Jennie L. Lamb
35th Anniversary Q&A
“IABC has always been for me the thing that grounds my faith in communication best practices, and allows me to explore parts of the profession I’d never have had the opportunity to otherwise. It has also allowed me to cross paths with some of the most amazing people that I now call mentors, colleagues, and—most importantly—friends.” –Jennie L. Lamb
Question: When and why did you join or start participating in IABC? How did you become involved in the local chapter?
Answer: In the spring of 2008, Angela Clendenin encouraged our department to enter some of the work we had collaborated on with her in the local Bronze Quill Awards (then locally branded as “Brazos Bravo”). We went to a workshop about how to prepare award entries and I not only entered that year, but I also decided I wanted to become a member, and eventually, the awards chair!
It took me two more years to figure out how to make a membership happen (in 2010), but within another year, I had joined the board as awards chair (in 2011).
Q: Have you held a leadership position with BVIABC? If so, which one(s) and when?
A: Yes—BVIABC Awards Chair, 2011-2014; BVIABC VP of Finance, 2013–15; IABC/Southern Region Silver Quill Co-Chair, 2013; BVIABC President-Elect, 2014–15, and BVIABC President, 2015–17.
Q: Please share any stories or comments about your service to our chapter. Was it a positive experience? Do you feel it has helped your career? Would you recommend it to others?
A: I attended a break-out session about chapter finances at the 2013 IABC Leadership Institute (LI) and that’s when I took my first big IABC leap—I decided to take on the role of VP of Finance for our chapter. Prior to that, I had adamantly refused, stating that I shouldn’t even be allowed near the money, as “budgeting” and “fiscal responsibility” were things not normally associated with me.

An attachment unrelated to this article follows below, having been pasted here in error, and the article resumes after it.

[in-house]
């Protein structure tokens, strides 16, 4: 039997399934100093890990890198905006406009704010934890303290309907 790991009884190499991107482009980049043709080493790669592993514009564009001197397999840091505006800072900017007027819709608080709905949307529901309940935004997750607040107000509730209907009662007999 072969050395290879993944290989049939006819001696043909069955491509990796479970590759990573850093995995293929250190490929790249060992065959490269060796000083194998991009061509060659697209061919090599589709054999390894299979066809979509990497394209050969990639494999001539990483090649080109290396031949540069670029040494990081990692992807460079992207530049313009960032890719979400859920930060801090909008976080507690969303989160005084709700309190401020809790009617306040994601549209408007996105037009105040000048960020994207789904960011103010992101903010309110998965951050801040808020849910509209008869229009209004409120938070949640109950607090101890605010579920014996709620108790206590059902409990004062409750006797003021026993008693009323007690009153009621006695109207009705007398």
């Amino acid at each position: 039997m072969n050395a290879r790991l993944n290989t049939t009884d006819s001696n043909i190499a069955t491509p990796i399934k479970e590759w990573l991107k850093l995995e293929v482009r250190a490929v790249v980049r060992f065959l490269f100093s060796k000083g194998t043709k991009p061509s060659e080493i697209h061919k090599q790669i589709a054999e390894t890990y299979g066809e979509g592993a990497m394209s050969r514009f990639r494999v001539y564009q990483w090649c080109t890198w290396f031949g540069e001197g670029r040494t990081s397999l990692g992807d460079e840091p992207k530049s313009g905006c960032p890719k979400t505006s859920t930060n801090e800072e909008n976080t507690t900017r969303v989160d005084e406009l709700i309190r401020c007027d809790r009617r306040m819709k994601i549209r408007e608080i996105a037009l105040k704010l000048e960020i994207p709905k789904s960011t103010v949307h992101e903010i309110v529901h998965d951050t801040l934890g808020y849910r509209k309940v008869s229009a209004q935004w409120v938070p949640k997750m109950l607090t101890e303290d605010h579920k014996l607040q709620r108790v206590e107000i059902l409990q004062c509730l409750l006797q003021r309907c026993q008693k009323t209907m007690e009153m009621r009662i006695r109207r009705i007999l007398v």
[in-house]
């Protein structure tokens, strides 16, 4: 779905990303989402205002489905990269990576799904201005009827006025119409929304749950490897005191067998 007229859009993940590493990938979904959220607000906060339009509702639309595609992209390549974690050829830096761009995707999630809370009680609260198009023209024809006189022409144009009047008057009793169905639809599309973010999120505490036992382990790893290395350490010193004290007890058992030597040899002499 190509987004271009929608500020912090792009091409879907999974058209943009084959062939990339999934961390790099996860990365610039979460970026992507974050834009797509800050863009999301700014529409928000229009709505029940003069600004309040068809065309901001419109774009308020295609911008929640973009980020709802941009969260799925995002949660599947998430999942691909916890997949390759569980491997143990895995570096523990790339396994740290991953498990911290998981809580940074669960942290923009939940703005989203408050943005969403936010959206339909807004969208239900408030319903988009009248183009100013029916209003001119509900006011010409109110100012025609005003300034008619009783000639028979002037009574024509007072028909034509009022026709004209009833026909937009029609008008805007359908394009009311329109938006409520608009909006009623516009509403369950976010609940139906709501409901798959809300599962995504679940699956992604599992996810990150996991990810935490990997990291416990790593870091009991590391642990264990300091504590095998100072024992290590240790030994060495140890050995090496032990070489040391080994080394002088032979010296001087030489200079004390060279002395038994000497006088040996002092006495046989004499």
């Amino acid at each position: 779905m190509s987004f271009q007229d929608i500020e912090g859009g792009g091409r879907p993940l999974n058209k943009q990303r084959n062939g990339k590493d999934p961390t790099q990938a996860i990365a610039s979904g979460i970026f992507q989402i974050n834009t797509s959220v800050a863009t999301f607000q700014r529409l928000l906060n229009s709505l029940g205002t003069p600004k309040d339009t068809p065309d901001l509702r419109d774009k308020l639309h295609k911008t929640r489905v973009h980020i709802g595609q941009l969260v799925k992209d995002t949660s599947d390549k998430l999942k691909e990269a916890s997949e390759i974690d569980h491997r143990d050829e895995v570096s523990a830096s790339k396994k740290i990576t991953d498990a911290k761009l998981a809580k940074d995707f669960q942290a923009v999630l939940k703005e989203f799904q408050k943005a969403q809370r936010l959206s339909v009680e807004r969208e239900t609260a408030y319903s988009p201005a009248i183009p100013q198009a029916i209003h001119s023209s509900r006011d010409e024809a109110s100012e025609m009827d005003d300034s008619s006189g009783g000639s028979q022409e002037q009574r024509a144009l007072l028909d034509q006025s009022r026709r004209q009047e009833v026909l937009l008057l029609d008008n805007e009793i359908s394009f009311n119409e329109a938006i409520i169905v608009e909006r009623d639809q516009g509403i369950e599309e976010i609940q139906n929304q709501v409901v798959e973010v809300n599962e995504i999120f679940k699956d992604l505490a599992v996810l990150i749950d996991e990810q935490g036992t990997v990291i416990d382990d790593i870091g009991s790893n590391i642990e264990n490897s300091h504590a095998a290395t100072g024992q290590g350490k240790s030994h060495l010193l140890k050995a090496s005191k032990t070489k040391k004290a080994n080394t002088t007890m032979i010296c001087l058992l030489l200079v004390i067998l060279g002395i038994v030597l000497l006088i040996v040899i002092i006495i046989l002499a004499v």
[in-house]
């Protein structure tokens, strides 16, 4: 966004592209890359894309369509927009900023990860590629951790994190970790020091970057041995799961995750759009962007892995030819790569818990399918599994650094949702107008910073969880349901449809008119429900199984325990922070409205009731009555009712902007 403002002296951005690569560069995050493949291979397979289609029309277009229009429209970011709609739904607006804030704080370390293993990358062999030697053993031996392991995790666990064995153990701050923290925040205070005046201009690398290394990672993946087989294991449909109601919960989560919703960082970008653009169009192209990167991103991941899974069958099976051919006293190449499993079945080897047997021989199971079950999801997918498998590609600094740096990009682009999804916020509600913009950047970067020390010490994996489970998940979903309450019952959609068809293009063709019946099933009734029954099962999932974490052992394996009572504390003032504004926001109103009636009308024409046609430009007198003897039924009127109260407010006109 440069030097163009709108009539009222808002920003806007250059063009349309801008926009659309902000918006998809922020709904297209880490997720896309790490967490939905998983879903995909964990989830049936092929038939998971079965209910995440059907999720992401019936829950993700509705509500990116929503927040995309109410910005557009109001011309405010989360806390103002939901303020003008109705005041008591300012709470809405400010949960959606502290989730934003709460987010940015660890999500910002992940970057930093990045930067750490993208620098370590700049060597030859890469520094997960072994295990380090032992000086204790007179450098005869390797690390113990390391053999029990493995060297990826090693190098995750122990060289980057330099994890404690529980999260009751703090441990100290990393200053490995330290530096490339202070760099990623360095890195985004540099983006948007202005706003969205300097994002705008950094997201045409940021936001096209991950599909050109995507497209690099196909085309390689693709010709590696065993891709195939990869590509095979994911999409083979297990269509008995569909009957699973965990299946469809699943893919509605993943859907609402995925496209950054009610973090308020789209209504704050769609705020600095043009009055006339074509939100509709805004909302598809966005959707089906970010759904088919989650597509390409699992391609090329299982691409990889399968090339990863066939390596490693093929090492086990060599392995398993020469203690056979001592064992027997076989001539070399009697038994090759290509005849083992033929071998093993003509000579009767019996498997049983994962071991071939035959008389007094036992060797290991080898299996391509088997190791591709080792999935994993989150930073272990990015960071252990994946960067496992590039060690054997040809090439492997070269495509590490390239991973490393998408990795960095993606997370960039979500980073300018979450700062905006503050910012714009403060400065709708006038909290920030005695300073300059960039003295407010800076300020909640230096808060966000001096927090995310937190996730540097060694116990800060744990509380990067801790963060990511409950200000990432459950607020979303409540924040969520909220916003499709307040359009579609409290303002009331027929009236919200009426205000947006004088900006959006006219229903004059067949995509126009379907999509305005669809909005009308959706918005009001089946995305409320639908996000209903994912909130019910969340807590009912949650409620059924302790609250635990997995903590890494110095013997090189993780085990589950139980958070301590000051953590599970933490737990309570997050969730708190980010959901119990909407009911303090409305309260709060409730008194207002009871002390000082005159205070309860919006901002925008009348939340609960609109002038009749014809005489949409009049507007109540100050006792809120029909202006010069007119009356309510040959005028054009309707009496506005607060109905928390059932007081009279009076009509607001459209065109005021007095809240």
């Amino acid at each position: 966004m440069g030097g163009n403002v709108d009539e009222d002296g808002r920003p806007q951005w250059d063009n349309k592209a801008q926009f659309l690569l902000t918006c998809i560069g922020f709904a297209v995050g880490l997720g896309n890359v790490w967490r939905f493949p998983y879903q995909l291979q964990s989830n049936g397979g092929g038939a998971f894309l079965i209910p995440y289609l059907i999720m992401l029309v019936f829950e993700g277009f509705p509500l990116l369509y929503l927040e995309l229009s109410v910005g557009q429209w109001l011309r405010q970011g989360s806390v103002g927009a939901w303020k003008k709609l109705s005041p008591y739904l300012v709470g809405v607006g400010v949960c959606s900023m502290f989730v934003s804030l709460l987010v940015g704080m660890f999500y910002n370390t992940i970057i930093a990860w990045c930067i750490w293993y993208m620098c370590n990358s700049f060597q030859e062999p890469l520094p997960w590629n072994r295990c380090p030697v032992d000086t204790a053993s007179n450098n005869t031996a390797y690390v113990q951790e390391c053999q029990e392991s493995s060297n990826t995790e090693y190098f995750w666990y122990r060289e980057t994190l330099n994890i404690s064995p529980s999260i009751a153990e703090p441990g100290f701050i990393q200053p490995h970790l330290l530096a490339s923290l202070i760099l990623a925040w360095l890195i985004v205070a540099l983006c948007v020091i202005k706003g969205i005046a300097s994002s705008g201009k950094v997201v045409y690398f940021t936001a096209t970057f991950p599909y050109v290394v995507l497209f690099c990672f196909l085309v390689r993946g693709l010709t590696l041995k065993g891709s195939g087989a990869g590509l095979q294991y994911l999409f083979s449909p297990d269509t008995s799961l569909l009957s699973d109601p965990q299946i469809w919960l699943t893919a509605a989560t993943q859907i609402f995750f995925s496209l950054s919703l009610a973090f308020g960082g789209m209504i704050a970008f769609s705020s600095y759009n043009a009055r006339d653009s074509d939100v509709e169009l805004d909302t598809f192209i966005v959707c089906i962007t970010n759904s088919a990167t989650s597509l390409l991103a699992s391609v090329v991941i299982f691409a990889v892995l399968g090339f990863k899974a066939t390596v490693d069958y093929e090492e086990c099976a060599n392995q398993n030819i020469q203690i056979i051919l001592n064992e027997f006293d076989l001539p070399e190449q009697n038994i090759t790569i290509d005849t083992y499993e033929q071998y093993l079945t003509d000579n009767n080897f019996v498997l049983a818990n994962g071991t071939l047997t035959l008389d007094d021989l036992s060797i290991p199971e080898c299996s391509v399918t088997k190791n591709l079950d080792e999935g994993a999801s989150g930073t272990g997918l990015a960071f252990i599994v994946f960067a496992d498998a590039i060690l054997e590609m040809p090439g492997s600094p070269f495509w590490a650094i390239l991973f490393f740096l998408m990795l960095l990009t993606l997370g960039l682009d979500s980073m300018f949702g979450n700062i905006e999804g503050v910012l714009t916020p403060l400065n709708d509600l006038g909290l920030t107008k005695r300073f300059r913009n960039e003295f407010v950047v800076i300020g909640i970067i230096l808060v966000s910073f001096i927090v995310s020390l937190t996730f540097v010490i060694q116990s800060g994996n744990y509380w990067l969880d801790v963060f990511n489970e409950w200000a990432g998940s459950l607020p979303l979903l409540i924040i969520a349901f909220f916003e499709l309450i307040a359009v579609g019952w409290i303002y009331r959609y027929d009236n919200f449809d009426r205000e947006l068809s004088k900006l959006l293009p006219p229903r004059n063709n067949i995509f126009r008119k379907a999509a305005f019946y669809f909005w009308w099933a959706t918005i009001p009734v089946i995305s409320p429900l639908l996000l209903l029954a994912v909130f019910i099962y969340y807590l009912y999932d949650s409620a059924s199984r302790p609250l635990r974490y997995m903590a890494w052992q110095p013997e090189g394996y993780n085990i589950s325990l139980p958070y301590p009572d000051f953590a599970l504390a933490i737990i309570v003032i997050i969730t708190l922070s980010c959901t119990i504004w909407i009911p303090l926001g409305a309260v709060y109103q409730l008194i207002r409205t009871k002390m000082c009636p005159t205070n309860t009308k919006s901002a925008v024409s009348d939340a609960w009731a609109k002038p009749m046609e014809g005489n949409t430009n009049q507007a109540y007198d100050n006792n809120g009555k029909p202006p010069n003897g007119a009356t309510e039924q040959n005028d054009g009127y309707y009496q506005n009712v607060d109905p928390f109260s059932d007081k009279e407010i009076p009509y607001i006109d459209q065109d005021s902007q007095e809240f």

But, IABC membership can do that for you. It can help you learn about and excel at things you would never have had an opportunity to explore if you hadn’t felt supported enough to try. My two years in the VP of Finance role have been the most rewarding of my IABC membership so far. It makes a certain kind of sense—I’m motivated by tangible results and finding a “bottom line.” I’d just never applied that to fiscal matters before. Plus, I’ve been able to apply some of the skills I developed in that role in other areas of my life.
I wouldn’t be working so hard to keep our chapter not only alive and back on its way to thriving right now if I couldn’t recommend it!
Q: What can you tell me about the time when you first started participating? Who were some of the other members that were involved at the time you started participating?
A: It’s no secret that IABC, our chapter included, has been experiencing a rough patch for several years. I’m confident, however, that it’s turning around. I’ve seen so much change for the better in the last two to three years—especially on the international level.
When I joined BVIABC, people like Pam Wiley, Nicholas Roznovsky, Kelli Levey, Lesley Kriewald, Megan Kasperbauer, Donna Malak, Marie Lindley, Blair Williamson and Rachel Dohmann were active and were wonderful role models for me.
I stepped into the president’s role at a time when for several previous board terms our main objective had been to just keep the chapter afloat. Those were admirable goals that I supported and I’m glad we were able to maintain a status quo. However, when I became president I did so with the idea that we needed to go big or go home—we either needed to make some serious strides forward or we needed to consider going inactive or dissolving the chapter.